The Monitoring Association (TMA) recently announced a call to action to its members, urging increased TMA member participation in codes and standards development that impact the security and fire alarm industries.
TMA strategy is to grow member participation to assure their interests are well represented when standards language that impacts TMA members is deliberated. As part of increasing participation, TMA is working with NFPA to place a representative on the Protected Premises chapter of NFPA 72, The National Fire Code. TMA’s focus on increasing participation on National Fire Protection Association (NFPA) standards, includes raising member attendance at the June 2018 NFPA annual meeting.
“Codes and standards that we need to pay attention to are written by several standards development organizations such as the International Standards Organization, Underwriters Laboratories (UL) and of course NFPA,” said Jay Hauhn, executive director and CEO, The Monitoring Association. “We certainly have many members, both central station operators and manufacturers that sit on many standards development committees. However, it simply makes strategic sense to grow our involvement.”
Hauhn offered an example of why an active TMA is so important: “Language was added to the 2016 edition of NFPA 72 that facilitated a municipality’s ability to prohibit UL-listed Central Stations from monitoring commercial fire alarms in the municipality. What is key here is that UL-listed central stations are the gold standard for alarm monitoring. ‘Central station’ is a term that is defined very specifically by UL, and there are stringent rules about what you need to do to be a UL-listed central station.”
Hauhn explained that the code is now worded so that a central station can monitor fire alarms only if it is approved by the authority having jurisdiction (AHJ). “Basically, the current wording requires you to get approval to use the premier method of monitoring fire alarms, while a monitoring facility that only conforms to a lower standard is allowed.” Hauhn said TMA (then CSAA) attempted to have the language overturned at NFPA’s 2015 annual meeting, but lost the vote.
“We are now in cycle for the 2019 edition of NFPA 72,” Hauhn said. “One of our members made a proposal to remove the language that requires UL-listed central stations to get specific approval. The committee responsible for the section of the code with the subject language rejected the proposal.” He said, “We plan once again to try to have it reversed by bringing it to a vote at the June 2018 NFPA annual meeting in Las Vegas.”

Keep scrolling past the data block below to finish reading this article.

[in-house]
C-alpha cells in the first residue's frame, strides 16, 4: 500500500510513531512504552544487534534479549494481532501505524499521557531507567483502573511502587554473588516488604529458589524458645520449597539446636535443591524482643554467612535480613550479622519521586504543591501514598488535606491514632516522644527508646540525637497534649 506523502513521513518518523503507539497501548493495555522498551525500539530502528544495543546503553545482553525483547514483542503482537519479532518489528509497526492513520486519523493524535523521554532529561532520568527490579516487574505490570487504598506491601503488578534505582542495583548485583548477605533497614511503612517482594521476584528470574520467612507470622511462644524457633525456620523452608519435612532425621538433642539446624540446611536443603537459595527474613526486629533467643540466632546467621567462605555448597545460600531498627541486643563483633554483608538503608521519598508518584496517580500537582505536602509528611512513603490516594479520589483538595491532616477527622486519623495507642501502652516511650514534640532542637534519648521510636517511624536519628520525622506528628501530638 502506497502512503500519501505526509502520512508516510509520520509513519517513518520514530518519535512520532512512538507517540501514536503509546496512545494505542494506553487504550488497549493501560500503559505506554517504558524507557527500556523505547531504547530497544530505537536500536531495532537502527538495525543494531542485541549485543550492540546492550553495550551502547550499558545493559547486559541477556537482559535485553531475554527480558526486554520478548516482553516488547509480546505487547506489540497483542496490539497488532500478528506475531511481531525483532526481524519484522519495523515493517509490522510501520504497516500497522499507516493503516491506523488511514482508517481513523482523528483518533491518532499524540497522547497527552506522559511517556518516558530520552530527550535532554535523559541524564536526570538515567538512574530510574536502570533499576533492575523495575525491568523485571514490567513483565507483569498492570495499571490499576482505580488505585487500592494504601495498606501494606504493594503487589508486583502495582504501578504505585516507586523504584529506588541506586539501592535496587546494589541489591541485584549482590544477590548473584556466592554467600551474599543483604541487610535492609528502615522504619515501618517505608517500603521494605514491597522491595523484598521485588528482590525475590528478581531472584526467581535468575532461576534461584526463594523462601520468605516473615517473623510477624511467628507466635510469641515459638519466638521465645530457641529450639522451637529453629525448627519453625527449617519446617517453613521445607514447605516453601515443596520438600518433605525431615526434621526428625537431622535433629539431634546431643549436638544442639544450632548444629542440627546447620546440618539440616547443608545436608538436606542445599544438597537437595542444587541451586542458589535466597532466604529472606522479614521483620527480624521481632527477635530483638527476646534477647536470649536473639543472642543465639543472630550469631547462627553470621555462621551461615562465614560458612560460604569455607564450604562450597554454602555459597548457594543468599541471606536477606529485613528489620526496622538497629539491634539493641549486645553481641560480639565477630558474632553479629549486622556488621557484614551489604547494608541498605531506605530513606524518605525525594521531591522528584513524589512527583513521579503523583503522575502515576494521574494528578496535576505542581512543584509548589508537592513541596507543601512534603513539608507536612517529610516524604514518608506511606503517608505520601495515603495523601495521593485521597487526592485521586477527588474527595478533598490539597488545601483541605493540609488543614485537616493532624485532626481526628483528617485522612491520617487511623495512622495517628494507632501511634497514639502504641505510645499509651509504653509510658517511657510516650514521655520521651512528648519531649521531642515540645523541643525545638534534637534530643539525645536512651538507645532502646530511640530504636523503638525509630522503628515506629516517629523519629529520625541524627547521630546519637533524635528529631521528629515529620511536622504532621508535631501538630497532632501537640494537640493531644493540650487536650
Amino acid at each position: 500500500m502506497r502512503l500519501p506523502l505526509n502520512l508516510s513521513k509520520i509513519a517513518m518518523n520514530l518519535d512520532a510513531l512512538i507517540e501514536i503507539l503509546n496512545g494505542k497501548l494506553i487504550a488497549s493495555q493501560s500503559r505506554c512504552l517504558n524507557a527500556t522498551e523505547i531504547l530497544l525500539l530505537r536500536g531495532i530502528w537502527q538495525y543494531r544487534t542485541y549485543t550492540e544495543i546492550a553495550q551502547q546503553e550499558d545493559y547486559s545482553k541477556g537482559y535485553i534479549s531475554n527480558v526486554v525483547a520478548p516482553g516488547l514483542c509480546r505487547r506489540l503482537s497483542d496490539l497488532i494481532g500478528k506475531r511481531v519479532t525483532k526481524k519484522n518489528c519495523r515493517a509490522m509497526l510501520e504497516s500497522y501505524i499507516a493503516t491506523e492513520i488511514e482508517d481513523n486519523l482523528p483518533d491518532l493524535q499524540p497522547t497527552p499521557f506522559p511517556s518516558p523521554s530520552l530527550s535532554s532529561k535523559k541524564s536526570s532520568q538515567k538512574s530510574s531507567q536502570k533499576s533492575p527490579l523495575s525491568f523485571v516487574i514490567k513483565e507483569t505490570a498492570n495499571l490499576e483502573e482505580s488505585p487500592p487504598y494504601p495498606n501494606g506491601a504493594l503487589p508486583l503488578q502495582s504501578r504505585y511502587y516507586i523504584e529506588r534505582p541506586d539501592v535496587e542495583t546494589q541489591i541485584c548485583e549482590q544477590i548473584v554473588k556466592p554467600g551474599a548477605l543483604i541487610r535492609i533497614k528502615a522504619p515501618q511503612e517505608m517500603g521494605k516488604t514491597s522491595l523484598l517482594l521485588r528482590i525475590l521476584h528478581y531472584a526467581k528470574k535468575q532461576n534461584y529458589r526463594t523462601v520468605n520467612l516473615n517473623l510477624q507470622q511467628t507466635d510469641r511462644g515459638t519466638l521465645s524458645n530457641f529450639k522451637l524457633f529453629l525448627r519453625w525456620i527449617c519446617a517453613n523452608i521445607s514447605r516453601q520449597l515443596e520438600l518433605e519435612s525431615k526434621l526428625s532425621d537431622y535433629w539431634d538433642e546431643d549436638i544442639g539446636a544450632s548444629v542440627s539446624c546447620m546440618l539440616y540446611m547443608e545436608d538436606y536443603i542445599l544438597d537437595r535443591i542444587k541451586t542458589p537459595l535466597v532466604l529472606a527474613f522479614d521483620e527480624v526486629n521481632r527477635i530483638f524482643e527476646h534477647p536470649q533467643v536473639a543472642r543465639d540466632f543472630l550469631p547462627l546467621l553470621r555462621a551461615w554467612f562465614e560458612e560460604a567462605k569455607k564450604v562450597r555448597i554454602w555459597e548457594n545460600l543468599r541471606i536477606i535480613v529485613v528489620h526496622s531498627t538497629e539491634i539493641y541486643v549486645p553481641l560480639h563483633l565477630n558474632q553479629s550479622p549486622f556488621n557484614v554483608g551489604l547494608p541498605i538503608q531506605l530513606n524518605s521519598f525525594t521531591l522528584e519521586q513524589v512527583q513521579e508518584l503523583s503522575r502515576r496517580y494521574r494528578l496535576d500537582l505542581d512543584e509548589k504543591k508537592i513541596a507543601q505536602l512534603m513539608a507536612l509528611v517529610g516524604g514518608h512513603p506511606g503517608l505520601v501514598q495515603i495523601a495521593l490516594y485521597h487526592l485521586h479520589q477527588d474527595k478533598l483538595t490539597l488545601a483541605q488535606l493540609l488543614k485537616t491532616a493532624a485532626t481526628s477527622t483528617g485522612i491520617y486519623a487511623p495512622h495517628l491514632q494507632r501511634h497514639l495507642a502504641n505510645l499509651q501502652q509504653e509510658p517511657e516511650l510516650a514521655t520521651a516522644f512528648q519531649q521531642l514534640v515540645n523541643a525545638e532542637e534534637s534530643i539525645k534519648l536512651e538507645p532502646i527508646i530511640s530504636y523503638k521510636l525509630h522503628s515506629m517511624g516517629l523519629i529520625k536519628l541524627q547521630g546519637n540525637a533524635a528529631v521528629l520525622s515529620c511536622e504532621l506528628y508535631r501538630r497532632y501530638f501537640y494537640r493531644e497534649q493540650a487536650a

Hauhn emphasized that this is not an attempt to usurp AHJ authority. “It is very unusual for a higher level of performance to be blocked, while allowing a lesser service. It may also raise issues about fair competition. The call to action that we distributed is asking those who are involved in fire protection services to attend the NFPA convention and participate in the process that reviews this.”
TMA’s ultimate goal, Hauhn described, “is to get more members who are knowledgeable fire protection and physical security professionals involved in applicable codes and standards activities.”
Hauhn continued, “Part of the program strategy with respect to fire protection is to have members attend the NFPA convention, see what’s going on within NFPA, attend educational sessions, and participate in the technical meeting. Again, it’s an effort to get more people involved across the industry in the many processes that directly affect fire and security professionals.”
Hauhn emphasized, “Only by participating, can we assure that our members have influence in the processes designed to ensure the public is provided with the best life safety and security services possible.”